October 5: School Governance weekly school wrap
NSW scheme shields children from attackers
News.com.au reported about how a NSW pilot program is being praised by researchers for shielding child victims from their attackers as they give evidence in abuse cases. The $28 million program proposes to protect traumatised young victims and witnesses of sexual assault in court by allowing them to pre-record their evidence. The NSW Attorney-General has welcomed an independent evaluation of the project which found it reduced the stress for child sexual assault victims.
Tough new laws with longer jail sentences target child sex abusers
The Advertiser reported about new tougher laws targeting child sex abusers which could mean that serious repeat offenders could be imprisoned for an extended period. The South Australian Justice Minister said the new laws were “the strongest crackdown on paedophiles in a generation. They will ensure sentencing reflects the horrendous nature of these crimes, by introducing mandatory minimum sentences, additional aggravating factors, and a presumption in favour of cumulative sentencing and imprisonment, rather than suspended sentence.”
Phrases like ‘male’ and ‘female’ could be banned in Australian schools
7 News reported about a call to change school sex education to omit gendered references and make lessons more inclusive for transgender students has sparked debate across the country. As part of the proposed plan, references to reproductive anatomy will use gender-neutral terms to identify these organs.
Children still at risk of sexual abuse
According to Sky News, Justice Peter McClellan, Chair of the Royal Commission into Institutional Child Sexual Abuse, says that it is important that the lasting changes to child protection are implemented and momentum for change generated by the Royal Commission is not lost when the five-year inquiry ends in December. Justice McClellan also says that recommendations handed down by the Royal Commission must be responded to by governments, institutions and communities to help ensure the protection of children in the future.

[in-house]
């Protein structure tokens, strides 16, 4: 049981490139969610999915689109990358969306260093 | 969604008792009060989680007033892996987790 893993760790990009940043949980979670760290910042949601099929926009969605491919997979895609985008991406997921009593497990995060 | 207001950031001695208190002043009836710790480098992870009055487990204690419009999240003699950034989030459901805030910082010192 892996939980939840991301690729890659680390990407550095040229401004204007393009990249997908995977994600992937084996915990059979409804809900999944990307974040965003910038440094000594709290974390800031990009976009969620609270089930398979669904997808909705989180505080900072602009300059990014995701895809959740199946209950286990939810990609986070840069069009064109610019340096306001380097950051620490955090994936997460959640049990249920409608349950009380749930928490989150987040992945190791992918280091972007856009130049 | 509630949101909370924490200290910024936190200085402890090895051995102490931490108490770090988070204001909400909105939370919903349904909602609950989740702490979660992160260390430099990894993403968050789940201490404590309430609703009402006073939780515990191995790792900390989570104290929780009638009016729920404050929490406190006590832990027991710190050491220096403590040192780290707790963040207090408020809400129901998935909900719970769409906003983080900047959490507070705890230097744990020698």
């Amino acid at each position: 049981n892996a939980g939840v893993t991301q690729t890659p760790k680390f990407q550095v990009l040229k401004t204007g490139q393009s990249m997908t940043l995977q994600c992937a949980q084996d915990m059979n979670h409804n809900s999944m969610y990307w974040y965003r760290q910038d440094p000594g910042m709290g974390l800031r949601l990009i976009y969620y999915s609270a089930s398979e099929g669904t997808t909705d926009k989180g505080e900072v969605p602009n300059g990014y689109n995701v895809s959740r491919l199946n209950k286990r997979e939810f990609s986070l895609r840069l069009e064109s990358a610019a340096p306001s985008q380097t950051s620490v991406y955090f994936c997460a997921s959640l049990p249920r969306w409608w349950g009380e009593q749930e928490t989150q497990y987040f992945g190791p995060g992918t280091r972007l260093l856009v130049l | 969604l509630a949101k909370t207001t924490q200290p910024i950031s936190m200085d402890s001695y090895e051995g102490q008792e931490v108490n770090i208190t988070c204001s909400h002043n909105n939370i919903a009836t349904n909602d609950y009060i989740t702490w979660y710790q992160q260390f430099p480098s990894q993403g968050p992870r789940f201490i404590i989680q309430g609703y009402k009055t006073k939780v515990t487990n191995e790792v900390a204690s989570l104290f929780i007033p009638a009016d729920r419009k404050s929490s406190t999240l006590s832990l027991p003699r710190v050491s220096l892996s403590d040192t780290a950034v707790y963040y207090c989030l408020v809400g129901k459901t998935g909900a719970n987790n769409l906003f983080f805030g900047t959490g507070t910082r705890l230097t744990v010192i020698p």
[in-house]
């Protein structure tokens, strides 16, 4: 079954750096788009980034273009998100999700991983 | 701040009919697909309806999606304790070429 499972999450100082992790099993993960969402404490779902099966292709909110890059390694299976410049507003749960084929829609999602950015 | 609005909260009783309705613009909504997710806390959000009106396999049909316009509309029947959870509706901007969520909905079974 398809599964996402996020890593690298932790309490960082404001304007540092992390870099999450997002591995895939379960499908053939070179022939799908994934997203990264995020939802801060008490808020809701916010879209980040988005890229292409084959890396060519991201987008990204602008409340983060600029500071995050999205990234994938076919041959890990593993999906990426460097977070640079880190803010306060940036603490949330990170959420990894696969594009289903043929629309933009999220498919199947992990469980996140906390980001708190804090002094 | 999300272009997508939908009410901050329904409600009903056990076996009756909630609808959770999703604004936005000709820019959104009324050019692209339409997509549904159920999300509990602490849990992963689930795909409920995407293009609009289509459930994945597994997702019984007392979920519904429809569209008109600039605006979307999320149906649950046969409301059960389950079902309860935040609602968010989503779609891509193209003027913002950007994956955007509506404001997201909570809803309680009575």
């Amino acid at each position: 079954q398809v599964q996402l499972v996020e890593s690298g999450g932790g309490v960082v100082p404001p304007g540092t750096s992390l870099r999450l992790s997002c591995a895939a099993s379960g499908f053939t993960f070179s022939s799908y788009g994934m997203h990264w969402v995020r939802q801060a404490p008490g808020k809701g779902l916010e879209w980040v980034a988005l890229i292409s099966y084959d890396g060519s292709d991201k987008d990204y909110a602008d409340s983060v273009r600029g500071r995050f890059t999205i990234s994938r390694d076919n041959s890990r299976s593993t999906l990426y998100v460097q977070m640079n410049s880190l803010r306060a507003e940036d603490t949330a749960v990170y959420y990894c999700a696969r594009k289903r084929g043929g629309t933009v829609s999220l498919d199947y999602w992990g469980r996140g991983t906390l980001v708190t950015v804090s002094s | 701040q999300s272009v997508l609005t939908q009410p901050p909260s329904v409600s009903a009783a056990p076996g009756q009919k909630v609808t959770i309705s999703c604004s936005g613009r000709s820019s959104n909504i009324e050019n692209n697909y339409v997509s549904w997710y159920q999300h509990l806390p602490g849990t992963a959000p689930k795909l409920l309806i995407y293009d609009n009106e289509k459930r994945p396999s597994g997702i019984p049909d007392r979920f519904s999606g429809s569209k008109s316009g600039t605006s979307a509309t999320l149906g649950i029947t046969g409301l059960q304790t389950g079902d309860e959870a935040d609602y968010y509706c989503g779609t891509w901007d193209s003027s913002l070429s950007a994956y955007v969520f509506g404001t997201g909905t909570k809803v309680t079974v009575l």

Child institutional abuse probe’s approach under fire
The Australian reported about how senior experts warn that the Royal Commission into Institutional Child Sexual Abuse is promoting “ethically dubious” and potentially harmful ideas about the counselling of victims of sexual abuse and the reliability of their testimony. Several leading national and international researchers in memory and psychology say the long-running inquiry has adopted a misguided victim-advocacy role and published misleading, inaccurate research that could potentially undermine the $4 billion corrective scheme for abuse victims.
If you want your children to sleep, get them to school later
An opinion piece written by The Sydney Morning Herald says that children should go to school later so children can get more sleep. According to the American Centres for Disease Control, school children need to have nine to 13 hours sleep per night. According to research produced by the University of South Australia, one third of Australian teenagers do not get enough sleep.
USA: School funding still inadequate and unfair, Supreme Court rules
The Wichita Eagle reported about a Kansas Supreme Court case ruling that the legislature provided inadequate funding to Kansas schools. The decision ordered that the current distribution was unconstitutional requiring more funding to be distributed to school district budgets statewide. The decision also ordered a fairer distribution of funding to ensure students in poorer districts have the same educational opportunities as their peers in wealthier districts.
USA: How schools are dealing with students’ right to protest
The Maine Public wrote about how schools are dealing with students’ right to protest after more than 200 NFL players took a knee on Sunday during the national anthem to protest Police brutality. Under American federal and state laws, students do not lose their First Amendment right of freedom of speech when they step through school doors.
UK: Teacher shortages may lead to pay rise above 1% cap
The Guardian reported about teachers in England and Wales who may receive a pay rise next year, after the British Government indicated that it would lift the 1 per cent cap on wage increases. Teaching unions welcomed the decision, coming after several years of below-inflation increases, but they warned that without extra funding for school budgets, any pay rises would simply take money away from elsewhere.